Barrister-turned-novelist Helen Bryan centers her historical fiction on strong female characters that face, and overcome, impossible odds. Bryan says her work, albeit fiction, is an attempt to “redress the balance” of men and women in history. “Mainstream history is generally male oriented,” she says. Bryan hopes that women who read her latest novel, The Sisterhood (Amazon Publishing, 2012) will see, “positive, powerful, and courageous aspects of themselves in the characters.”
Born in Virginia and raised in Tennessee, Bryan has lived in central London since 1971, when her husband began a lifelong career in the financial sector there. As a result, the author speaks with an unusual accent—a mix of American-Southern lilt, punctuated with a proper British intonation. She didn’t know then that writing about women would become her passion. In the early 80s, once her two children were in school, Bryan was ready for a career. She looked to the legal profession. “My father was a lawyer, my grandfather was a judge,” she says. “Until I was about 10, I thought all fathers were lawyers.”
Bryan studied law at the University of Westminster and passed the bar exam in 1985. Soon she began practicing as a barrister. (In England, lawyers’ tasks are split between a solicitor, who does mostly background work, and a barrister, who writes opinions and advocates in court.) “The system is a holdover from the 14th century,” she notes.
One particular holdover was a challenge to overcome: a negative attitude toward women in court. “Every woman barrister I knew had to deal with the same patronizing ‘girls’ at the bar attitudes...often disguised by an Oxbridge accent,” she says. “I saw it subtly wear a lot of bright women down.”
Bryan says Barnard helped her develop a strong sense of self worth. “Thanks to a Tennessee upbringing and Barnard, I had a colonial attitude problem that stood me in good stead,” she says. “A Barnard woman would not be deferential.”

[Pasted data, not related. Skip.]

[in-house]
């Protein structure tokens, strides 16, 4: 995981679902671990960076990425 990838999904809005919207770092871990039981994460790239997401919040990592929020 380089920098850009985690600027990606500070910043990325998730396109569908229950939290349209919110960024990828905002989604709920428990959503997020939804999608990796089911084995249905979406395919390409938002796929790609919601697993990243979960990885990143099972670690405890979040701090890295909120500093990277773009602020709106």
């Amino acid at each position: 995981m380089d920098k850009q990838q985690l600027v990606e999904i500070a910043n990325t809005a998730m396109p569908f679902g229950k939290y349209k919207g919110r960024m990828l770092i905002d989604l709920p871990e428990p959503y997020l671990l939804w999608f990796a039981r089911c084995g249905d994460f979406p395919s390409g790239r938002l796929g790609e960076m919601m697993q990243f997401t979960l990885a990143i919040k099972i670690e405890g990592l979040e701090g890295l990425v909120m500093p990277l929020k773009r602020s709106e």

Bryan specialized in zoning law, which eventually led to her first book, a layman’s guide to the English planning system. The idea came from talking with her clients. “I had people ringing me up to say ‘What do I do?’” she says. “For example, what if a motorway was supposed to come through your backyard.” After a decade of long hours and frequent business trips, Bryan left the law to write full time.
Her next book was a biography, Martha Washington: First Lady of Liberty, in 2002. Then Bryan’s first novel, War Brides, became an Amazon national bestseller last year. The romantic saga intertwines the stories of five women in an English village during World War II. She says the courageous characters are based on first-hand recollections from family and friends, including the truelife stories of young women who joined Churchill’s Special Operations Executive. “These stories are better than anything I could make up,” she says.
Her new novel, The Sisterhood, spans 400 years and is filled with romantic, religious, and feminist themes. She says the title references a 16th-century Spanish order of nuns, as well as the broader female experience. The seeds for the book were planted when she visited an old convent in Madrid, where illegitimate daughters of the aristocracy were sent. “I saw glass cases full of things a little girl would play with if she were training as a nun,” she says. “There were nun dolls instead of brides, and chapels instead of doll houses. It conjured up these children, whose fate had been sealed, and I wanted to write a story about one of the orphans.”
Bryan credits her husband, Roger Low (CC ’66), for having supported her through years of writing. She says, “He ensured that I have what Virginia Woolf called A Room of One’s Own and what he calls ‘lockdown.’” She is currently working on a third historical saga, this one set in the United States. “Hundreds of years, lots of characters and interconnected plots,” she says. “The usual.”
The Sisterhood by Helen Webster Bryan '67